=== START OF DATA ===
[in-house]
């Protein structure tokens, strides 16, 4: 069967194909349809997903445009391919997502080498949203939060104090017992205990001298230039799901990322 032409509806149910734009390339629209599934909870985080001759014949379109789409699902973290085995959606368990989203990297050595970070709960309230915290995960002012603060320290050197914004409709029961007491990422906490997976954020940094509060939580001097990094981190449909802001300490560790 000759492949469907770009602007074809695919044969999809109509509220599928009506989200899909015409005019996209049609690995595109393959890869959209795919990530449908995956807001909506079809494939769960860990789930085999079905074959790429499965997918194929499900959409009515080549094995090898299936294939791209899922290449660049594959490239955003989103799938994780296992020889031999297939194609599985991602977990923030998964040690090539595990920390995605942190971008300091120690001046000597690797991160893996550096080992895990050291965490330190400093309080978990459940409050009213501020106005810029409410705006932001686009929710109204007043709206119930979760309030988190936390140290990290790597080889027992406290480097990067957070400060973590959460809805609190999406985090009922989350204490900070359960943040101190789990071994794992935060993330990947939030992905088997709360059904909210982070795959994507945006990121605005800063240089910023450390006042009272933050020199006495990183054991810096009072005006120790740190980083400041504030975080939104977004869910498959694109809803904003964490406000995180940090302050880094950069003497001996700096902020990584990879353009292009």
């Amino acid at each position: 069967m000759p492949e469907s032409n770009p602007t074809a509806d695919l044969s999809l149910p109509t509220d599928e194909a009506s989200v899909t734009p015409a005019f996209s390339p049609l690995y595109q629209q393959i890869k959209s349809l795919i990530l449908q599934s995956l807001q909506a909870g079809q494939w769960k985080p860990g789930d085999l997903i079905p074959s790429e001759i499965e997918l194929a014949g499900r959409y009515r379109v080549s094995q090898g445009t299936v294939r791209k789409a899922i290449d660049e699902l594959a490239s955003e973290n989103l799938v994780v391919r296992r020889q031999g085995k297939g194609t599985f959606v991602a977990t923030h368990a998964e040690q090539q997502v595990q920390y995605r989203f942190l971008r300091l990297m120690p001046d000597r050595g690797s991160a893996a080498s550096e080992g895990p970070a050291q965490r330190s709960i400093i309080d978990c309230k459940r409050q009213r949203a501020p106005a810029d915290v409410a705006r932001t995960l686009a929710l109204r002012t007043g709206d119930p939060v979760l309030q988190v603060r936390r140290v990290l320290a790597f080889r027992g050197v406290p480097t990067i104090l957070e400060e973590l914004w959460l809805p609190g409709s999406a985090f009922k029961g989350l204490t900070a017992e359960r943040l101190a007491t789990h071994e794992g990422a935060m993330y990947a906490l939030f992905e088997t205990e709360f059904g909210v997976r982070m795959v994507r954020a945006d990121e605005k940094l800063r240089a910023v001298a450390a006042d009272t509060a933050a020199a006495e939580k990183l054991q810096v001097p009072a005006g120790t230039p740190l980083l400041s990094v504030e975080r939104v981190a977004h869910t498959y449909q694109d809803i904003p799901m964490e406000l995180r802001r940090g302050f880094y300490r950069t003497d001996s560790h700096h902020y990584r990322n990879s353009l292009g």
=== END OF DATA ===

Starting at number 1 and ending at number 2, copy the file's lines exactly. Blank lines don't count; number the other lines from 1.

[in-house]
């Protein structure tokens, strides 16, 4: 069967194909349809997903445009391919997502080498949203939060104090017992205990001298230039799901990322 032409509806149910734009390339629209599934909870985080001759014949379109789409699902973290085995959606368990989203990297050595970070709960309230915290995960002012603060320290050197914004409709029961007491990422906490997976954020940094509060939580001097990094981190449909802001300490560790 000759492949469907770009602007074809695919044969999809109509509220599928009506989200899909015409005019996209049609690995595109393959890869959209795919990530449908995956807001909506079809494939769960860990789930085999079905074959790429499965997918194929499900959409009515080549094995090898299936294939791209899922290449660049594959490239955003989103799938994780296992020889031999297939194609599985991602977990923030998964040690090539595990920390995605942190971008300091120690001046000597690797991160893996550096080992895990050291965490330190400093309080978990459940409050009213501020106005810029409410705006932001686009929710109204007043709206119930979760309030988190936390140290990290790597080889027992406290480097990067957070400060973590959460809805609190999406985090009922989350204490900070359960943040101190789990071994794992935060993330990947939030992905088997709360059904909210982070795959994507945006990121605005800063240089910023450390006042009272933050020199006495990183054991810096009072005006120790740190980083400041504030975080939104977004869910498959694109809803904003964490406000995180940090302050880094950069003497001996700096902020990584990879353009292009």